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The Uncommoners: Exploring the Other Side of Ordinary

Posted by leighann | October 29th, 2013 | Filed under Design, Partnerships, Who We Are

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We all know them, those friends who work behind-the-scenes, who fly under the radar while doing extraordinary things. They build stuff. They make things. They grow goods. And they do it quietly without the need for accolades or recognition. They’re our friends and neighbors. They’re the humble warriors who live their passion everyday and create positive change. They’re people like Katy Anderson. Known by some as the Lady Carpenter, Katy—as her moniker suggests—is a skilled craftswoman in a man’s world. She’s also the first portrait in The Uncommoners, our new Off-The-Grid series dedicated to exploring the other side of ordinary.

OTG: Let’s talk about woodworking school.
Katy: I went to the School of Fine Woodworking in Fort Bragg. It’s on the foggy coast of northern California. It feels like an island because you have to go down these winding roads just to get there. For two years, all I had to do was make things and think about making things.

What led you to woodworking school in the first place?
For years, I have been a finished carpenter by trade. But under the guidance of Mark Newman, an excellent woodworker, I went from installing baseboard to building staircases. Then I went out on my own and continued to soak up knowledge, but I still wanted to learn more. My plan was to go to woodworking school for one year, but went for two. I mean, how often do you get to spend six months working on one piece? Finished carpentry is still my bread and butter, but now I have this ability to do more creative things.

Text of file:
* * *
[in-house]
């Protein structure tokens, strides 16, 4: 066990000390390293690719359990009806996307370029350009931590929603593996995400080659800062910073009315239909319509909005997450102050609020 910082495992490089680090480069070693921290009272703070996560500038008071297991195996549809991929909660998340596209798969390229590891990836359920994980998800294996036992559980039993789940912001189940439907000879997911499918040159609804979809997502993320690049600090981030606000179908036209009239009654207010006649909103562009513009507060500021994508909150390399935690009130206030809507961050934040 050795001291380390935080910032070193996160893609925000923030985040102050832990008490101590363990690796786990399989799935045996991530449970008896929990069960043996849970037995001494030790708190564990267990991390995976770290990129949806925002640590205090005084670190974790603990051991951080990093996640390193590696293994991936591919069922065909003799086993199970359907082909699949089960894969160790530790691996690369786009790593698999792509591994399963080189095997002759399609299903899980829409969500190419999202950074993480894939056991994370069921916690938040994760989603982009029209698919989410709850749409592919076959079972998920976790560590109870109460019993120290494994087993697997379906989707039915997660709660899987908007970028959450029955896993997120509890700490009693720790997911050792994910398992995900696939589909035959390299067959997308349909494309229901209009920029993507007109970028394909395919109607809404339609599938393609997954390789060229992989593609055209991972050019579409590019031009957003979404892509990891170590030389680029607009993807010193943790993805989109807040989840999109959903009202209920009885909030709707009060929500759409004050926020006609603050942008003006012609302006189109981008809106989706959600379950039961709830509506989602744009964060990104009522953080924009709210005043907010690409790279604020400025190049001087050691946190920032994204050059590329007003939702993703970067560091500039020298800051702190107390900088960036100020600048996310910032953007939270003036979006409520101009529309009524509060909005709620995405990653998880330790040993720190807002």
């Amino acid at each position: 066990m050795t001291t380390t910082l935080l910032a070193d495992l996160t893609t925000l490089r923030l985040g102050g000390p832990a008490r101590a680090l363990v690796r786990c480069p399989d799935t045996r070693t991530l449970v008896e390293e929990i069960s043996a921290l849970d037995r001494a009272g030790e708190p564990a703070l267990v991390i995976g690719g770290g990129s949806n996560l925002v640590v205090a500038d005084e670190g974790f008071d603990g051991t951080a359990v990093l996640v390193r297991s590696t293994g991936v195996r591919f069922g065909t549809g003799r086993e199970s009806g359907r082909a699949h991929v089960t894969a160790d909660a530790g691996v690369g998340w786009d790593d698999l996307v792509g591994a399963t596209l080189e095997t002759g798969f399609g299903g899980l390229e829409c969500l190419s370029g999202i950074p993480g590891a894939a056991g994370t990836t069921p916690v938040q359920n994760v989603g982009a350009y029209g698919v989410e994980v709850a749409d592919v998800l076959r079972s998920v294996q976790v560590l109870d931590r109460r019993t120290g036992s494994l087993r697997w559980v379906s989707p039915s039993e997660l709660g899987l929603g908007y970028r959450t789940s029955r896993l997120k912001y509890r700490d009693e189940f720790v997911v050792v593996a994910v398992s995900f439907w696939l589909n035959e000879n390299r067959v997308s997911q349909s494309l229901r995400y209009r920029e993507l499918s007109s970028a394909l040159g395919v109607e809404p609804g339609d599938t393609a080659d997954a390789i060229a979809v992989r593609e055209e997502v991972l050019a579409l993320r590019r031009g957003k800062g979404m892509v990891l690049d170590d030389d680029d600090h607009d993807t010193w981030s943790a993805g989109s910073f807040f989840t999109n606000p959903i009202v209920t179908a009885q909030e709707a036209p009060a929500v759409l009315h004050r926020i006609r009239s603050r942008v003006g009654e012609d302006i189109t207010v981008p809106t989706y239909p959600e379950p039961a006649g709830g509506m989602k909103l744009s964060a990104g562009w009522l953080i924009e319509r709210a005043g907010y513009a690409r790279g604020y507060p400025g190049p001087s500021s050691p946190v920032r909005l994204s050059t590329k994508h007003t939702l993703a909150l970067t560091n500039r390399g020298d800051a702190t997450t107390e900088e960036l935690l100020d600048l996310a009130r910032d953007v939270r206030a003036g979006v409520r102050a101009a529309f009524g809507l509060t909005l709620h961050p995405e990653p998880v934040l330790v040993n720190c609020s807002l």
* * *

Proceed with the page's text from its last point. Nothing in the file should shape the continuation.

Like what?
Furniture. I made a live edge bed for a friend. I’ve made tables. And I’ve been making these vardos.

What’s a vardo?
It’s in the Tiny House world. Right now I’m making one for Dee. You remember Dee Williams? Basically, it’s layered wood using bent lamination and a jig. I cut all these boards .25 inch. If you want a tighter curve, you would cut thinner boards. Then you stack it up like cake, glue each layer, clamp it and it creates this beautiful, solid piece of wood.

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Katy gives us a tour of the vardo.

You don’t see these in mass production.
No, luckily, there’s a movement away from mass production. I mean, look at Portland? It’s just teeming with craft because people want things that are handmade, that have personality. With mass production, you can’t appreciate something you can walk up to and feel, like the softness of the curves, the subtleness of the legs.

I’m curious. What’s it like to be a woman in a male-dominated trade?
It’s less so in Portland. But in Hawaii, I was literally the only woman. They called me the Lady Carpenter. But I’ve never been given a hard time. Usually it’s some guy saying “oh, so you’re a carpenter? Well, I built this and I built that….” But I grew up with brothers, so I’m used to being around large groups of men. For a lot of women, that’s hard. That’s why I see a great opportunity to teach. In fact, the School of Fine Woodworking just hired a head woman teacher for the first time.

That’s refreshing. So what are you working on now?
I’m building my own house. It’s a longtime dream of mine. I’m going to finish the entire house myself— the cabinets, window treatments, built-ins—and hopefully move in within the next three months. It will be my finest work.

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All in a day’s work.

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